The Occupational Safety and Health Administration recently updated its website with new information on how to recognize and control ionizing radiation hazards.
The ionizing radiation webpage features need-to-know information for you to keep your team safe from radiation.
That information includes: Health risks, standards, and prevention methods.
The Risks of Ionizing Radiation
The most common occupational source of radiation is x-ray machinery, so hospitals, medical offices, and dental offices run at high risk.
Radiation effects begin at a cellular level. They cause damage and affect genetic material.
Health problems depend on exposure level from the radiation source, your distance from that source, and the amount of radiation shielding available. And, lasting effects include anything from skin reddening to cancer.
Short- and long-term effects of radiation are unpredictable. Thus, no level of exposure is considered as completely “safe.”
Create a Radiation Protection Program
It’s crucial to fully understand the risks of radiation, and to create an effective health & safety program.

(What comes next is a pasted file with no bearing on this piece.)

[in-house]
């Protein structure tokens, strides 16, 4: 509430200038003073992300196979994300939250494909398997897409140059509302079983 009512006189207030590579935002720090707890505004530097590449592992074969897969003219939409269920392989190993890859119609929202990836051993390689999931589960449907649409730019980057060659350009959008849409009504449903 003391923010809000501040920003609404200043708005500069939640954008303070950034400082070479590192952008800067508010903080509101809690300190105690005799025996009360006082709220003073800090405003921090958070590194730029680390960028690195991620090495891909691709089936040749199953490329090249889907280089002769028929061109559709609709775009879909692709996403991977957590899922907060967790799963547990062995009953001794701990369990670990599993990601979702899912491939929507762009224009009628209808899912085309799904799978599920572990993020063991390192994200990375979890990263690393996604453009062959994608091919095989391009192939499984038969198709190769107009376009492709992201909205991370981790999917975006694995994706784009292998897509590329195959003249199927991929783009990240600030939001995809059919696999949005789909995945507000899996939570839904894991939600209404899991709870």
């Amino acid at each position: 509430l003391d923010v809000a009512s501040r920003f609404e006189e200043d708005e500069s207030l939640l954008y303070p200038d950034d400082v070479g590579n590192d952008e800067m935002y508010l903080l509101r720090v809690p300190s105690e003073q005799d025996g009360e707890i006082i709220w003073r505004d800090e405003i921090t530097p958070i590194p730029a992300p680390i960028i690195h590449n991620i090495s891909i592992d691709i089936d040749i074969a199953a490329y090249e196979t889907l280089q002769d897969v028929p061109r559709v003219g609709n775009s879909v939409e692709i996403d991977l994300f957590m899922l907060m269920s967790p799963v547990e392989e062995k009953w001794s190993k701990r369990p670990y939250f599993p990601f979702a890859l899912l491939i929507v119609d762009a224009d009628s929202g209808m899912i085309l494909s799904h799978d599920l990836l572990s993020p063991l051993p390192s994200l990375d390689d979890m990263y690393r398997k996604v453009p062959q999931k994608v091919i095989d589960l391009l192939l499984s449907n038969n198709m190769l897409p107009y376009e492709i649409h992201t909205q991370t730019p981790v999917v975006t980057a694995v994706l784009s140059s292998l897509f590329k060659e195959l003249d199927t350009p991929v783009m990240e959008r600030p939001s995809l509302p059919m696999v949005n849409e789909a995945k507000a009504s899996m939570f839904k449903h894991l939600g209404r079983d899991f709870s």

Qualified experts, such as health physicists, also known as a radiation safety officer (RSO), typically manage radiation protection programs.
At a minimum, radiation protection programs should include the following:
- Qualified staff – Provides oversight and responsibility for radiation protection policies and procedures.
- A dosimetry program – Conducts personal exposure monitoring as required by federal or state regulations.
- Surveys and area monitoring – Document radiation levels, contamination with radioactive materials, and potential worker exposures.
- Hazard controls – This includes entry and exit controls, receiving, inventory control, storage, and disposal.
- Worker training – Educate workers on radiation protection, including health effects associated with ionizing radiation dose, and radiation protection procedures and controls to minimize dose and prevent contamination.
- Emergency procedures – Prepare systems that can identify and respond to emergency radiological situations.
- Recordkeeping and reporting programs – Employers should maintain all records and provide reports and notifications as required by regulations. They should also establish an internal audit procedure to annually evaluate all aspects of the program.
“As Low As Reasonably Achievable”
The guiding principle of radiation protection is known as ALARA – As Low As Reasonably Achievable.
ALARA means that employers should seek to eliminate any and all radiation doses that have no direct benefit to the job.
On-Site Medical Surveillance
Maintaining a healthy workforce is easier with regular on-site medical testing. Here at Worksite Medical, we bring all the resources of a medical lab directly to you.
If you’re not sure which tests are required for your workplace, use our OSHA Medical Testing Wizard to find out.
Schedule your visit now, or request a free quote by completing the form below. Or, you can call us at 1-844-622-8633.
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